Paid Upgrades in the App Store

App developers are increasingly turning to subscriptions to build a sustainable business model. This is understandable; the economics of a one-time-purchase business model favor short-lived apps and games, but building a high-quality app requires ongoing revenue. However, many consumers are feeling “subscription fatigue”. Each subscription may seem reasonable on its own, but subscriptions add up quickly, and nobody wants to be spending $100/month on app subscriptions.

For years, developers have been asking Apple to support paid upgrades in their app stores. That hasn’t happened yet, but I want to make the argument that Apple doesn’t really need to do anything; developers can already implement paid upgrades today in the App Store, with just a little bit of extra work. In fact, I’ll argue that we can do it better now than what we’d get if Apple added an explicit “paid update” option that required users to pay before updating their app.

We generally all know what a paid update model looks like. Just to be clear, though, this is what I mean by paid updates:
  • Full access to all features when purchasing
  • No separate in-app purchases required upon initial purchase
  • Users can choose to upgrade to new versions on their own schedule
  • Users can choose to skip an upgrade
  • Developers can provide a discounted upgrade price to existing owners of the app
This mirrors the common software business model before the iPhone. If you bought Acme Office 2007, you had immediate access to everything in the app; no unlocking needed. When Acme Office 2010 came out, you could upgrade if you wanted and get all the new features, or you could skip it, and maybe buy the 2012 edition instead.

Paid upgrades aren’t right for every app; in some cases a one-time purchase is the right solution, and in others a subscription may be make more sense. But having paid upgrades as an option helps everyone.

The Design

So how are we going to design this? Instead of having separate apps in the App Store, we’re going to implement this all within a single app. However, various features of the app may be unavailable to some users.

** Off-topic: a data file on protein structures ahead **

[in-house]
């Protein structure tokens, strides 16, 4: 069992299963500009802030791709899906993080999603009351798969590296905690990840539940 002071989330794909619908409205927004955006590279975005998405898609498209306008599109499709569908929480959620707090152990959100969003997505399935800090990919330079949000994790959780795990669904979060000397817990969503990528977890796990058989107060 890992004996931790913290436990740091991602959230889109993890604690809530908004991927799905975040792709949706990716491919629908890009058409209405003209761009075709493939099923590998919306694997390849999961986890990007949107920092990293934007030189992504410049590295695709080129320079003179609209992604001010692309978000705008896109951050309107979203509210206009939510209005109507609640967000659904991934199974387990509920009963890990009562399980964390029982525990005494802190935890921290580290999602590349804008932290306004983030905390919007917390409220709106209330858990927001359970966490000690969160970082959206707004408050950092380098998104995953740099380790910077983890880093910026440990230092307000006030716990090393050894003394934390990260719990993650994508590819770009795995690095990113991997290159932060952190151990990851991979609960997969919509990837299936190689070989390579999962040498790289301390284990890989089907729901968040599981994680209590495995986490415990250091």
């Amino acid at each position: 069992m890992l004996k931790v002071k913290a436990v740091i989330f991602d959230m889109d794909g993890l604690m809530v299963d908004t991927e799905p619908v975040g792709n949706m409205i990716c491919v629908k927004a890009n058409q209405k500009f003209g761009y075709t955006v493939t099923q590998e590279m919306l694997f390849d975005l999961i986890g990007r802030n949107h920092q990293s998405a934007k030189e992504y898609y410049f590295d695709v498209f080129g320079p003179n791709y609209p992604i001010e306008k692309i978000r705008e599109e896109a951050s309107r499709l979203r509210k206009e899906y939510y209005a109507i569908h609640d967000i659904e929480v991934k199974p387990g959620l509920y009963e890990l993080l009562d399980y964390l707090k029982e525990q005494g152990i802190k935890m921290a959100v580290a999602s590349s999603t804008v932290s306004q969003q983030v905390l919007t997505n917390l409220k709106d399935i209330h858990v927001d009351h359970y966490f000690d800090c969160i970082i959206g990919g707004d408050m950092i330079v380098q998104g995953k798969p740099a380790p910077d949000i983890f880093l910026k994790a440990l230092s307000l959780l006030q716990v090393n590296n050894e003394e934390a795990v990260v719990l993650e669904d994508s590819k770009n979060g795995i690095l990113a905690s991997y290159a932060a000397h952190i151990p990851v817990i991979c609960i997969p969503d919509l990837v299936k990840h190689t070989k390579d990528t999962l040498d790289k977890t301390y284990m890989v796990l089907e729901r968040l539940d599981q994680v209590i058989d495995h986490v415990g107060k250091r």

When we release version 1.0 of our app, everyone who purchases the app will have full access to all of its features. We’ll call that feature set A. They paid for those features, after all. Hooray!

Version 2.0 brings with it new features, feature set B. We’re implementing paid upgrades here, so a non-consumable in-app purchase is available for our existing users to get access to the new set of features. However, new users who purchase the app at this point are buying the app with the 2.0 features included, so we immediately unlock all features, both A and B, for new users.

Version 3.0 adds additional features. Again, anyone who purchases the app for the first time will have all features available, A, B, and C. They bought the app as it stands right now, and those are the features they get. Users with earlier feature packs can choose to upgrade to the 3.0 feature pack via in-app purchase, which includes all features from all versions.

This is a critical point: Users do not have to purchase every update along the way. If a user bought version 1 and doesn’t feel a need for the additional features in version 2, they don’t have to upgrade. Later, when they update to version 3.0, they decide they want feature set C, so they buy the in-app upgrade. When they do, they get B as well, so they have A, B, and C. Users are not buying feature sets individually; they’re simply choosing when to upgrade to the latest version. It is not possible for a user to have A and C, but not B. There’s a linear progression to the features.